Transition regime for liquidation boni remains (more or less) in place

SME's will in the future be able to reserve a part of their profit against an anticipative tax rate of 10%. In case of a future distribution at the occasion of the liquidation of the company, withholding tax is no longer due. Herewith the transition regime which was applicable until 1 October 2014, under which companies could block their reserves, becomes a permanent regime for SME's. The practical application of the new rules differs however from the transition regime.


The increase of the withholding tax on liquidation boni from 10% to 25% as from 1 October 2014 lead to quite some turmoil. Many entrepreneurs believed that they could liquidate their company against the favorable rate of 10%. In order to meet this, a transition regime was introduced under which companies could block their taxed reserves at 10% tax rate, in order to distribute them later without taxation. The transition regime was applicable until 1 October 2014.

For SME's these transition rules now become a permanent regime, be it with some different modalities.

Beneficial regime only for SME's

The first difference with the transition regime is that the new regime only applies to SME's (small companies as defined in article 15 of the Belgian Companies Code). The company should be 'small' at the time the reserves are laid down. When the company becomes 'big' afterwards, this does not change the existing reserves which keep their status as 'liquidation reserves'.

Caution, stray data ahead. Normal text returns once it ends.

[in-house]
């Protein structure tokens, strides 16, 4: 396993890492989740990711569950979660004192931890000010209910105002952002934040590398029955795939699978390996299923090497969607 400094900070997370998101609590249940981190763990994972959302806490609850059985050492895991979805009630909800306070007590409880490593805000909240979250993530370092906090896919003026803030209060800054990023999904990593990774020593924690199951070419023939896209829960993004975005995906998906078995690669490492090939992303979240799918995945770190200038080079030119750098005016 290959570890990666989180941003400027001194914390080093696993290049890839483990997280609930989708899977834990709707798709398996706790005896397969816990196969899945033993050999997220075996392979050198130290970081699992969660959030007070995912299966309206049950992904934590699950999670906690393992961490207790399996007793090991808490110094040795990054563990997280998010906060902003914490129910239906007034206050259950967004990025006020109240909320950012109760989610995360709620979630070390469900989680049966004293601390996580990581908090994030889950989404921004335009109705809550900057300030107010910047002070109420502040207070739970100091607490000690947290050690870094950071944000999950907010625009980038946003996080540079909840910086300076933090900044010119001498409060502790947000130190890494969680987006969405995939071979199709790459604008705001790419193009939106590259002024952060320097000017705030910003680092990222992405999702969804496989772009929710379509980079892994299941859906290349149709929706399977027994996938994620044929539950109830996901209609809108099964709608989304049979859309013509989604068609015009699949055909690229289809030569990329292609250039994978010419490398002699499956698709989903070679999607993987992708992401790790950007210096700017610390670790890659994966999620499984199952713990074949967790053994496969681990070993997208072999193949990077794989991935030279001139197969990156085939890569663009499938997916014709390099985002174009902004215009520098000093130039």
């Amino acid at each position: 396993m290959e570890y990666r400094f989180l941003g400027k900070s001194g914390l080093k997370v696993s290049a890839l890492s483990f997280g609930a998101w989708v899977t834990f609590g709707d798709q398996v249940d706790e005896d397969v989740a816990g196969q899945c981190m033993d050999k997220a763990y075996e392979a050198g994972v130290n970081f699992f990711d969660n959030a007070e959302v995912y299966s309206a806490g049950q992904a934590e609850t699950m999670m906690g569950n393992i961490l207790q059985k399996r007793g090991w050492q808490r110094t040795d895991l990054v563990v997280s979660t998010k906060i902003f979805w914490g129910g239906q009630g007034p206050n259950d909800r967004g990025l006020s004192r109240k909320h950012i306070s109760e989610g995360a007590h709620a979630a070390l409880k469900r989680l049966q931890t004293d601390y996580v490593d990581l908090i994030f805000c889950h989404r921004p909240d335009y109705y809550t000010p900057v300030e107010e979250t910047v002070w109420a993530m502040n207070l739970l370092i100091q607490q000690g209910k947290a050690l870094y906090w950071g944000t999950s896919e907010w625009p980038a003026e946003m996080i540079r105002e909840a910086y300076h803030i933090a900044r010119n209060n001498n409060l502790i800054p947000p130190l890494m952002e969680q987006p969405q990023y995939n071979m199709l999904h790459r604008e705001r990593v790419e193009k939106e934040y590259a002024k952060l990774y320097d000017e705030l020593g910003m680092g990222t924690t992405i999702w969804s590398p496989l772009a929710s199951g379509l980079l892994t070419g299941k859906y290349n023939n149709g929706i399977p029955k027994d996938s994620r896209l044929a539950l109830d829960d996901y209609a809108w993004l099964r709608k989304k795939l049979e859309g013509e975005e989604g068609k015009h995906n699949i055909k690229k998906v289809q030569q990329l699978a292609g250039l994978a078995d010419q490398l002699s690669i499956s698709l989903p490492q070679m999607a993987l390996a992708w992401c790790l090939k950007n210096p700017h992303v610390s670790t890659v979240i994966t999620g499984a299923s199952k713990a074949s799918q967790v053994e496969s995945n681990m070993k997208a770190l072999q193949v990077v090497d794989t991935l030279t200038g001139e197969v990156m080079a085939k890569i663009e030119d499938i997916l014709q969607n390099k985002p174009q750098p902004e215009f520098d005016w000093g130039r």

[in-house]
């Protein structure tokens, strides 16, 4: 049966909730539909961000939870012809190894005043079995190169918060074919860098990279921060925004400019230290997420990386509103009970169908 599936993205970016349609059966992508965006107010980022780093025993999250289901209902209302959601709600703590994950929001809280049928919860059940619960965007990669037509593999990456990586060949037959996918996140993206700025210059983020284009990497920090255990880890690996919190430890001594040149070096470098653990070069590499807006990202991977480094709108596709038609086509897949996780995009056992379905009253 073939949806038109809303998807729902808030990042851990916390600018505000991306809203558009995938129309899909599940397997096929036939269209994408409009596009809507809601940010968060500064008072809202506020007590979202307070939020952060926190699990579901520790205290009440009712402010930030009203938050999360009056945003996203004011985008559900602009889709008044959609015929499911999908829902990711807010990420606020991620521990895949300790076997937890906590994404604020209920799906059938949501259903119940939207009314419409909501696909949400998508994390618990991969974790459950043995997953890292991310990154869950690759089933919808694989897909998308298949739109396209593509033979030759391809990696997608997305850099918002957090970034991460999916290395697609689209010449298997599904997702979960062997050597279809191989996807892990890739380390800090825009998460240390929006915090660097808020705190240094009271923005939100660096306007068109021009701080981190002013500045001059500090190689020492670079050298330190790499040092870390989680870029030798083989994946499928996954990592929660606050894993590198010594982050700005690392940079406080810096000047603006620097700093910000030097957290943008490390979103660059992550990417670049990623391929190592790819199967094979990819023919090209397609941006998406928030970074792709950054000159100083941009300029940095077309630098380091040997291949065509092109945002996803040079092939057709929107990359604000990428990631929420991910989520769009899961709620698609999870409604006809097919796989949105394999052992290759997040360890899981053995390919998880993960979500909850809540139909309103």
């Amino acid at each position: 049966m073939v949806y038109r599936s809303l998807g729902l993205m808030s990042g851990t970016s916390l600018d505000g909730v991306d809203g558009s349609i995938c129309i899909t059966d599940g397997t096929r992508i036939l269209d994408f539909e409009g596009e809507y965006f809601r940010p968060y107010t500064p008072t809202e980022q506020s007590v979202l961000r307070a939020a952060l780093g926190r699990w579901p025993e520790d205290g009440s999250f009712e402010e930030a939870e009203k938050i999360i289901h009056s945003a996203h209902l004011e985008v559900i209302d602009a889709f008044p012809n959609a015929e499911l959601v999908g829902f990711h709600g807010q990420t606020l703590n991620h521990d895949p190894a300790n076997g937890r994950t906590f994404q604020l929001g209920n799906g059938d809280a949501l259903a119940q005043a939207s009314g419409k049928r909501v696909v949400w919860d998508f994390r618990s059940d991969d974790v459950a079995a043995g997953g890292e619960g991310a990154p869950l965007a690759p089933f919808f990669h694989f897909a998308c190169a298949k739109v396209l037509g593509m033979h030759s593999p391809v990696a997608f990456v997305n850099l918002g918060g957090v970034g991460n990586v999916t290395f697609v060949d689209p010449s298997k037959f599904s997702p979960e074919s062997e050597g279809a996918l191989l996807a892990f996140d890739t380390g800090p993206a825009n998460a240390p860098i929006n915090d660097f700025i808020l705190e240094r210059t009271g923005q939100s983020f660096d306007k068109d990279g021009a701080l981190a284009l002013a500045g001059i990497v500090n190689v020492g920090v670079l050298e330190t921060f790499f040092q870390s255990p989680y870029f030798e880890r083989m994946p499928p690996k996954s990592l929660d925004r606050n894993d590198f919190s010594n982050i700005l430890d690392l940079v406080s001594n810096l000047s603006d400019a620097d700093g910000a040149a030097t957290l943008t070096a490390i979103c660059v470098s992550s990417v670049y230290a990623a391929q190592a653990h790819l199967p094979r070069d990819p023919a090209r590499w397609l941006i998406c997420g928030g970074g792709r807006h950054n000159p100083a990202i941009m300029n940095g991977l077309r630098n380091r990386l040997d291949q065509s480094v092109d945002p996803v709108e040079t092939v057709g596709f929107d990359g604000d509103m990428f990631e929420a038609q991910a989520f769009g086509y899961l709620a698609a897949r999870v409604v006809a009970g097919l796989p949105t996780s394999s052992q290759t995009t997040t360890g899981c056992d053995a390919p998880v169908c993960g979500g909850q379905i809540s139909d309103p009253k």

Creation of 'liquidation reserves'

In the new system SME's will be able to create liquidation reserves. This is a part of the profit after taxation, which SME's can lay down as reserves. At the time of laying the reserves down an anticipative withholding tax of 10% is withheld. On the later distribution at the occasion of a liquidation no additional taxes are due. So the bottom line is that SME's still can benefit from a 10% taxation on liquidation boni, be it that the tax is levied at the creation of the reserves and not at the time of distribution.

The creation of the reserve is performed by transferring the accounting profit of the company after taxes wholly or partly into one or more separate liability accounts.

Note that the 10% taxation comes at the expense of the company (when creating the reserves), while under the previous regime the withholding tax on liquidation boni was at the expense of the shareholder (at the time of distribution).

Only for distribution at liquidation

In case the created reserves are distributed at another time (than liquidation), an additional taxation is due. The distribution of the liquidation reserves during the life of the company is after all treated as the normal distribution of dividends. And higher withholding tax is due.

The amount of the additional taxation depends on the time of distribution of the reserves in an other form than liquidation boni:

when less than five years has expired between creation and distribution: 15% taxation

when more than five years has expired: 5% taxation.

A distribution during the first five year after creation: 10% at the time of creation + 15% additional taxation gives as result a taxation of 25%, which equals the rate for normal distributed dividends.

Distributions are made following the FIFO-system (first in, first out). That is in the advantage of the tax payer. At the occasion of distribution the oldest created liquidation reserve is deemed the be distributed first.

If you are prepared to pay the additional cost of 5% and you have patience (at least five years), your SME can still distribute dividends at 15% (instead of 25%). Moreover, this is also still the case for capital increases introduced after 1 July 2013 (also these dividends are beneficially taxed).